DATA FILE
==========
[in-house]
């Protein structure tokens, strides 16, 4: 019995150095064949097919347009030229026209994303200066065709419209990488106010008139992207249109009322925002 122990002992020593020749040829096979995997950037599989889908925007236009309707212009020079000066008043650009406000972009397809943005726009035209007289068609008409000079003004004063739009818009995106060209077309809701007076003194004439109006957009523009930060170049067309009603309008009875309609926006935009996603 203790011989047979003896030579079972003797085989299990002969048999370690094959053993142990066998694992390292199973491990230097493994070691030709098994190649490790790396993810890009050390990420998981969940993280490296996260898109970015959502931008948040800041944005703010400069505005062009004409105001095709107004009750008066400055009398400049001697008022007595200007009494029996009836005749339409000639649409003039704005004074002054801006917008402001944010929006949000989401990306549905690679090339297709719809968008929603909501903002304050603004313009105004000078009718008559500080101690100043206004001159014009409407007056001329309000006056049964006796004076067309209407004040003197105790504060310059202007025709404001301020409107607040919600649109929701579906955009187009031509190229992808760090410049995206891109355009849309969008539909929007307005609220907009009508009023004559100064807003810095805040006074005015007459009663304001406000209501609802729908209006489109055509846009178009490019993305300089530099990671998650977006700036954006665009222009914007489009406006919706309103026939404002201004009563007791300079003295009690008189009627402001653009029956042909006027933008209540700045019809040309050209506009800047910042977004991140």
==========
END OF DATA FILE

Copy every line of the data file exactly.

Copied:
[in-house]
């Protein structure tokens, strides 16, 4: 019995150095064949097919347009030229026209994303200066065709419209990488106010008139992207249109009322925002 122990002992020593020749040829096979995997950037599989889908925007236009309707212009020079000066008043650009406000972009397809943005726009035209007289068609008409000079003004004063739009818009995106060209077309809701007076003194004439109006957009523009930060170049067309009603309008009875309609926006935009996603 203790011989047979003896030579079972003797085989299990002969048999370690094959053993142990066998694992390292199973491990230097493994070691030709098994190649490790790396993810890009050390990420998981969940993280490296996260898109970015959502931008948040800041944005703010400069505005062009004409105001095709107004009750008066400055009398400049001697008022007595200007009494029996009836005749339409000639649409003039704005004074002054801006917008402001944010929006949000989401990306549905690679090339297709719809968008929603909501903002304050603004313009105004000078009718008559500080101690100043206004001159014009409407007056001329309000006056049964006796004076067309209407004040003197105790504060310059202007025709404001301020409107607040919600649109929701579906955009187009031509190229992808760090410049995206891109355009849309969008539909929007307005609220907009009508009023004559100064807003810095805040006074005015007459009663304001406000209501609802729908209006489109055509846009178009490019993305300089530099990671998650977006700036954006665009222009914007489009406006919706309103026939404002201004009563007791300079003295009690008189009627402001653009029956042909006027933008209540700045019809040309050209506009800047910042977004991140």